Outlook for Corporates

On 16 January 2020, UK regulators, the Prudential Regulation Authority (PRA) and the Financial Conduct Authority (FCA) issued a letter to major banks and insurers currently supervised in the UK [1]. This letter reiterated the consistent message that, “the intention is that Sterling LIBOR will cease to exist after the end of 2021” and also, importantly, that, “no firm should plan otherwise.” The Financial Policy Committee previously echoed this sentiment in October 2019 noting further that, “there is no justification for firms continuing to increase their exposures to LIBOR” [2]  

This recent letter sets out the Regulator’s expectations for transition progress during 2020, including the following series of targets:

  • Switch the convention of Sterling interest rate swaps (swaps) from Sterling LIBOR to SONIA in derivative markets from 2 March 2020; 
  • Cease issuance of cash products linked to Sterling LIBOR by end-Q3 2020; and
  • Significantly reduce the stock of Sterling LIBOR referencing contracts by Q1 2021.

A number of areas which are considered key to delivery, and should feature in sell-side firms’ planning from Q1 2020, were also set out in the letter, including product development and client communications and awareness.

But what does this mean for Corporates?

These latest developments send a clear message about Sterling LIBOR transition to the financial sector, encouraging an increase in pace of their transition activities or risk supervisory measures. However, this recent letter also sends a broader message to the non-financial sector in terms of ensuring such firms are ready and are actively engaging with the transition. In the first direct communication from the UK regulators with firms in the non-financial sector, the Bank of England and FCA issued a joint letter on 9 March 2020 to trade associations setting out the impact transition will have on their members and stakeholders [3]. This communication highlights how serious they are about meeting transition target dates. We examine the key implications of the recent target dates for Corporates below.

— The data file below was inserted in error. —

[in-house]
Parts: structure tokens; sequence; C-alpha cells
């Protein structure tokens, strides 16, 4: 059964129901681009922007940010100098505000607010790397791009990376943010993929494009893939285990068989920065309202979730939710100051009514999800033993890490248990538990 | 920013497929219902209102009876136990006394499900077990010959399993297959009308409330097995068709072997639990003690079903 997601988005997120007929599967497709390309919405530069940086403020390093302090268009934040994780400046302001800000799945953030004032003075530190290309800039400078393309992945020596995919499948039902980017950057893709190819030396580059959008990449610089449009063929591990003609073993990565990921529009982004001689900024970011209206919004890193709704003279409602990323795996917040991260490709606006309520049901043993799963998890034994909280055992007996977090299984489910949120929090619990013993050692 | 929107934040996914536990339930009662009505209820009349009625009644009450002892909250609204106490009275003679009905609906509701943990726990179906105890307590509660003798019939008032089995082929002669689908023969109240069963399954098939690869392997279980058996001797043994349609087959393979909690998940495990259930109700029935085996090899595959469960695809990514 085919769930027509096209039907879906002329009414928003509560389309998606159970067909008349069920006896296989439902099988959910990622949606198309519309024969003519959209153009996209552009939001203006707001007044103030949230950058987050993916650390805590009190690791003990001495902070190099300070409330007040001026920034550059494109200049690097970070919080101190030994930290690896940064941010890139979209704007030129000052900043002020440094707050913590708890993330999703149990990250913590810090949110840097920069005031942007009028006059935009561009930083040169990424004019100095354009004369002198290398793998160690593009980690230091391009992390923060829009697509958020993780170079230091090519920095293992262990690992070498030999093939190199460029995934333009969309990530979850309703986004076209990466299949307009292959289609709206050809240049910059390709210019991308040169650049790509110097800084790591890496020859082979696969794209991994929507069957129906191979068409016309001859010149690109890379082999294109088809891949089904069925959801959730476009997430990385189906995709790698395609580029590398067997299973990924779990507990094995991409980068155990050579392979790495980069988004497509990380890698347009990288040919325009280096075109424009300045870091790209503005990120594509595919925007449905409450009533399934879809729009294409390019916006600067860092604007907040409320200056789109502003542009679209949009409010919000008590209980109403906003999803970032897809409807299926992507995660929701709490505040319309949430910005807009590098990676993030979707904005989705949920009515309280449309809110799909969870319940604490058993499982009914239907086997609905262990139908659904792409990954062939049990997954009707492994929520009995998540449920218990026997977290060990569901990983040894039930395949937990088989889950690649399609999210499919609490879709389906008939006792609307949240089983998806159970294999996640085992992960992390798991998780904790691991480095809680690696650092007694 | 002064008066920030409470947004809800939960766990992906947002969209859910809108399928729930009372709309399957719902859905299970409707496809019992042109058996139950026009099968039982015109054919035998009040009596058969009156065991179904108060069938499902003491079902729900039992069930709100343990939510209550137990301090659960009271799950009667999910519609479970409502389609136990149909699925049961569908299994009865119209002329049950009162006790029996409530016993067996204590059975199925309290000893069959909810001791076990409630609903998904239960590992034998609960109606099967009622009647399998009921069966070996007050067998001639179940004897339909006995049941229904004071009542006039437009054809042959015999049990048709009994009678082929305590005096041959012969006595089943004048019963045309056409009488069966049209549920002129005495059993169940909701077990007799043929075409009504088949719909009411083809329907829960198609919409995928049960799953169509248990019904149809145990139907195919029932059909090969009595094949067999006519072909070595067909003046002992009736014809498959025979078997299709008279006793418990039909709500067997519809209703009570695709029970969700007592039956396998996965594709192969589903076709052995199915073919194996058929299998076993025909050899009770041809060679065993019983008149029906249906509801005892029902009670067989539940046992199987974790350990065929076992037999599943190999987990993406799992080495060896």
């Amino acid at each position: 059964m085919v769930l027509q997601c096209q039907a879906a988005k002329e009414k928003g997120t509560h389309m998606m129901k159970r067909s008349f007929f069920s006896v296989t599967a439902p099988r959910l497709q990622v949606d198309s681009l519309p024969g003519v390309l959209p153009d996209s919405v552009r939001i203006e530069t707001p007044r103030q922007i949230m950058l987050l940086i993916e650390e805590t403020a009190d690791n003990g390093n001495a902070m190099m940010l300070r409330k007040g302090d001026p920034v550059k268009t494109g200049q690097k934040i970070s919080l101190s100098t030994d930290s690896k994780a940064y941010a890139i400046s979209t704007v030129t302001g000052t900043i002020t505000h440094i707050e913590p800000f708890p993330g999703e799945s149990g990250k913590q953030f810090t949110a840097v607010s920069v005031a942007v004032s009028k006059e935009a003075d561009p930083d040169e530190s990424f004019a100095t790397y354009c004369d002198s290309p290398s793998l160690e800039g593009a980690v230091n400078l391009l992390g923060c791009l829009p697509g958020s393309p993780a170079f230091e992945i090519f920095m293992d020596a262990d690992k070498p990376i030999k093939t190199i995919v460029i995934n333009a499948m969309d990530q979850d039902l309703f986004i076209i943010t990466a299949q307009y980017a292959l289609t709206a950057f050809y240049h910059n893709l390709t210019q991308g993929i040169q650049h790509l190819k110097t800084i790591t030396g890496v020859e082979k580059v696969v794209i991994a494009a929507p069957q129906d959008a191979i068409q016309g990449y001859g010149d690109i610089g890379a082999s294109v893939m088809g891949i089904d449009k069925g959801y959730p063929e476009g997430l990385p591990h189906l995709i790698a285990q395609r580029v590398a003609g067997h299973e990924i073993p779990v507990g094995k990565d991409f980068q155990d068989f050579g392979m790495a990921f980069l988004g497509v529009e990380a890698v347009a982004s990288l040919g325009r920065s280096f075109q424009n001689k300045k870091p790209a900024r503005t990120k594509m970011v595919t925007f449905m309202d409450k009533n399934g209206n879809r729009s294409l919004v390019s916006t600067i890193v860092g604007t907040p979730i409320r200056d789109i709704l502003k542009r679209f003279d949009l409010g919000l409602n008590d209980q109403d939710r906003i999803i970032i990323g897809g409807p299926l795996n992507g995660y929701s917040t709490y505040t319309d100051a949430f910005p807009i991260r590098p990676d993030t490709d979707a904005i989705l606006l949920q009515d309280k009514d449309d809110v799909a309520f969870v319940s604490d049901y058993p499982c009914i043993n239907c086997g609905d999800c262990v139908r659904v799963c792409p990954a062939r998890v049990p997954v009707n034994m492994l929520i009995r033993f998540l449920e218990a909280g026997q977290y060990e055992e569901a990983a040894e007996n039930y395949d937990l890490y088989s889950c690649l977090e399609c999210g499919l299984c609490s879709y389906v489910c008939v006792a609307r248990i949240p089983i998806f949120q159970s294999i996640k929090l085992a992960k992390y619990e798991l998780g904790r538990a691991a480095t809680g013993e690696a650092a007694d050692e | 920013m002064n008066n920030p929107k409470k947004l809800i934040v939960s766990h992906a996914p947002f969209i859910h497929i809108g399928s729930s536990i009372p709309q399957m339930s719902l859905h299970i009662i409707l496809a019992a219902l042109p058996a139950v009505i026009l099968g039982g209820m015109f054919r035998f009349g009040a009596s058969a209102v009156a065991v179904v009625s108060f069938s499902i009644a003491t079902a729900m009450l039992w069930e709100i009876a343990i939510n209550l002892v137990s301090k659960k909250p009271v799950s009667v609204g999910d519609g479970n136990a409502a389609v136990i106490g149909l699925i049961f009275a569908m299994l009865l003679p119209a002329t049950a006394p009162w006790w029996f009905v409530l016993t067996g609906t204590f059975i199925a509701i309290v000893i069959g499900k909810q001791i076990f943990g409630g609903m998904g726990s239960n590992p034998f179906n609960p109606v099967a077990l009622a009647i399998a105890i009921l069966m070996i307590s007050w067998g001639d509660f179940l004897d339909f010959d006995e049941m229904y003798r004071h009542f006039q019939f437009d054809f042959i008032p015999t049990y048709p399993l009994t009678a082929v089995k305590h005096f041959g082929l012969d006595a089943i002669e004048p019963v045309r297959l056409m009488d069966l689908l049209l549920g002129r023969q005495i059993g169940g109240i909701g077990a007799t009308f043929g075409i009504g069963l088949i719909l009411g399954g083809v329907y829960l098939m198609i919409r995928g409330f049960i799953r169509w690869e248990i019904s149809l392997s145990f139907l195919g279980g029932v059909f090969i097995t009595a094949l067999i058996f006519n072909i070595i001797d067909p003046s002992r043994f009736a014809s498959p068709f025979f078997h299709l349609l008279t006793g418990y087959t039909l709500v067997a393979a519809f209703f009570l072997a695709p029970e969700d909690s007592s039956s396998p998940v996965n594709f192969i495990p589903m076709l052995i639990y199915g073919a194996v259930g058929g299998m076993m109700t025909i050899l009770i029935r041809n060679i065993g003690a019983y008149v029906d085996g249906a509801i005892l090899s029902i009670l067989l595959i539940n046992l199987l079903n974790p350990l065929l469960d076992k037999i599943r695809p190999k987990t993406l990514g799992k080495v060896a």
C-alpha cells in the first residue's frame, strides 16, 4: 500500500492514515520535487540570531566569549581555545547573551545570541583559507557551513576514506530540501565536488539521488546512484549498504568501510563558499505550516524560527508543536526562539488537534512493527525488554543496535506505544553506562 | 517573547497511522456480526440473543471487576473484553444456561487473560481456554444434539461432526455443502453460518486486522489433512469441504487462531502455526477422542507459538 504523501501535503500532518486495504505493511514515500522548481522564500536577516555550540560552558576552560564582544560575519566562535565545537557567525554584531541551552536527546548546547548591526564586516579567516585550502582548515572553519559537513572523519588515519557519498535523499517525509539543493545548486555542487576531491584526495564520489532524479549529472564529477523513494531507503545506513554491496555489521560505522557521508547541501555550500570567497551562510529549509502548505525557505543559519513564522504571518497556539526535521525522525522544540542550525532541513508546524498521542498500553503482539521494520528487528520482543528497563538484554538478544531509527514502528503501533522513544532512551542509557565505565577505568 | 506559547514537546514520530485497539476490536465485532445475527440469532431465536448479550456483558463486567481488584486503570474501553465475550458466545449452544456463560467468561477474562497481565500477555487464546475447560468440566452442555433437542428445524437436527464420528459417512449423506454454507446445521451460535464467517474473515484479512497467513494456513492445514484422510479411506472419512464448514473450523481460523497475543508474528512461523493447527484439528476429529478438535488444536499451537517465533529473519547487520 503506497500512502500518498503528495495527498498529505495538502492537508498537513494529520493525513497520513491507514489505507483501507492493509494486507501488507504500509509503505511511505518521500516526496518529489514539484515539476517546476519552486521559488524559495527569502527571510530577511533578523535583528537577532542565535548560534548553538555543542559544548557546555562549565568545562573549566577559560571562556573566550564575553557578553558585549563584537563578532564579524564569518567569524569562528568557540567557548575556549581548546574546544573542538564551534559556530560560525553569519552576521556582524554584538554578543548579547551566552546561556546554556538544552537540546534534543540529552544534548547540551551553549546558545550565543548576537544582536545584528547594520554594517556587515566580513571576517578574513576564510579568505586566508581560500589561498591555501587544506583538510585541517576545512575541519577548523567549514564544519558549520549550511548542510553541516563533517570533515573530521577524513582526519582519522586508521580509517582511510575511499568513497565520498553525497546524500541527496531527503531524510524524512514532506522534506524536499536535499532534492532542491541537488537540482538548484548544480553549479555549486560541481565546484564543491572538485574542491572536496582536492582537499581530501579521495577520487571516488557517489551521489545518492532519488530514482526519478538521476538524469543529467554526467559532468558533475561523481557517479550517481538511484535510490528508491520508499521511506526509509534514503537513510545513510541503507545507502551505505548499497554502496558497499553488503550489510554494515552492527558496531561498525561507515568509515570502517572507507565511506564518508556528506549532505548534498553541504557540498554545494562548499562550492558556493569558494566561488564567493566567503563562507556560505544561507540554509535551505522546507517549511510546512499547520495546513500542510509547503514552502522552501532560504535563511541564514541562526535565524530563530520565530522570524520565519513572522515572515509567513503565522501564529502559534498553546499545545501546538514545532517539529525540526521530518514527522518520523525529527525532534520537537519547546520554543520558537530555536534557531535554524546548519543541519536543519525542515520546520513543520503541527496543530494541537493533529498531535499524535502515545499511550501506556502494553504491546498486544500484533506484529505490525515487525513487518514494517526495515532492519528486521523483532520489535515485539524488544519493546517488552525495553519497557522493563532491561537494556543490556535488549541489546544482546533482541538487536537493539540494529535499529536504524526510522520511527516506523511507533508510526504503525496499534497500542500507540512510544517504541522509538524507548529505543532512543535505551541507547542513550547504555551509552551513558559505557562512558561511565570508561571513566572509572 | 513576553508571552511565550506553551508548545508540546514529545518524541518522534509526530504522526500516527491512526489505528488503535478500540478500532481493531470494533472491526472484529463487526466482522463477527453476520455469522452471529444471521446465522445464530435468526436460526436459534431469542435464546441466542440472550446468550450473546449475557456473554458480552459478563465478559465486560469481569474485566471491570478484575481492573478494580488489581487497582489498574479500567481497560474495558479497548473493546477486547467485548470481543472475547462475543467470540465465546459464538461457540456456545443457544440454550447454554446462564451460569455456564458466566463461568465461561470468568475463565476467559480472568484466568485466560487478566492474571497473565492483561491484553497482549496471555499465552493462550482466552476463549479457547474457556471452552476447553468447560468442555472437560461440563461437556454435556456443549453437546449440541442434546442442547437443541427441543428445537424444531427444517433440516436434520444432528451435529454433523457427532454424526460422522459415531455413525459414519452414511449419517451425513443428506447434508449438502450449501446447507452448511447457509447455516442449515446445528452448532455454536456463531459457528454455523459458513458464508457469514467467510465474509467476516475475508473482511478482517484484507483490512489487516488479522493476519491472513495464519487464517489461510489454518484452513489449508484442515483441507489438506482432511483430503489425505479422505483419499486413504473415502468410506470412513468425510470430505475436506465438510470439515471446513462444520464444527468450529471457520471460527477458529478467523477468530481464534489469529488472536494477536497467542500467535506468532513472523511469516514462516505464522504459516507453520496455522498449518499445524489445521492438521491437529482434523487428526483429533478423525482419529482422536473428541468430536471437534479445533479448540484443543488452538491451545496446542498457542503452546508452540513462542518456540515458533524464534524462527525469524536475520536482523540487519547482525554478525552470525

Shifting the swap market convention 

UK regulators state that SONIA should be prioritised over Sterling LIBOR for new Sterling swaps and that Sterling LIBOR exposures should be kept to a minimum after 2 March 2020. This deadline is almost upon us and we anticipate increasing volumes of new, SONIA-referenced products being offered by banks. Not everyone wants to be a first-mover but the deadline means that transition is inevitable. Corporates should consider:  

  • Revisiting risk management strategies to assess whether they remain effective following the transition, especially where the underlying exposure remains linked to Sterling LIBOR.
  • Switching from Sterling LIBOR to SONIA will impact the price of a swap. It is important that corporates understand the new pricing convention so that they can assess the cost of the swap.
  • The execution of any new product types will require an assessment of structure and pay off profiles and updates to risk management policies.

Cease issuance of cash products 

UK regulators expectation is that the issuance of Sterling LIBOR based cash products with maturities beyond 2021 should end by Q3 2020. The biggest challenge facing UK regulators in achieving this target relates to the development of a term structure. Many of our corporate clients are reluctant to execute SONIA referenced cash products until there is greater clarity on the pricing convention. The current view of the Working Group on Sterling Risk-Free Reference Rates is that SONIA, compounded in arrears, will and should become the norm. This is consistent with the regulators’ preference and expectation that term rates not be used except where absolutely necessary. Therefore, whilst they might be available, the expectation is that they will not be widely used and that the market should not wait for a term rate to be developed. The regulatory cost of using such products is likely to outweigh the benefits for lenders. Corporates should consider: